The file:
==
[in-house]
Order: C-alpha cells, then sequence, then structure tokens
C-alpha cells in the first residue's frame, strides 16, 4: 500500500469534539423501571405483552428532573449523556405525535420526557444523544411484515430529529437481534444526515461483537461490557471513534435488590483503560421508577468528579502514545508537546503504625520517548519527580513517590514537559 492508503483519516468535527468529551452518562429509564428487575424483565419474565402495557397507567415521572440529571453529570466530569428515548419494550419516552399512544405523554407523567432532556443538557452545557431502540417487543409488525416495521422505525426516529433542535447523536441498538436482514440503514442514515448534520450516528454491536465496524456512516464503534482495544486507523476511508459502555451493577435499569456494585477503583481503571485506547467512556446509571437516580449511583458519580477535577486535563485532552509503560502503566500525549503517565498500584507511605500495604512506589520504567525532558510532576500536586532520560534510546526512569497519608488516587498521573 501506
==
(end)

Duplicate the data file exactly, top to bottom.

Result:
[in-house]
Order: C-alpha cells, then sequence, then structure tokens
C-alpha cells in the first residue's frame, strides 16, 4: 500500500469534539423501571405483552428532573449523556405525535420526557444523544411484515430529529437481534444526515461483537461490557471513534435488590483503560421508577468528579502514545508537546503504625520517548519527580513517590514537559 492508503483519516468535527468529551452518562429509564428487575424483565419474565402495557397507567415521572440529571453529570466530569428515548419494550419516552399512544405523554407523567432532556443538557452545557431502540417487543409488525416495521422505525426516529433542535447523536441498538436482514440503514442514515448534520450516528454491536465496524456512516464503534482495544486507523476511508459502555451493577435499569456494585477503583481503571485506547467512556446509571437516580449511583458519580477535577486535563485532552509503560502503566500525549503517565498500584507511605500495604512506589520504567525532558510532576500536586532520560534510546526512569497519608488516587498521573 501506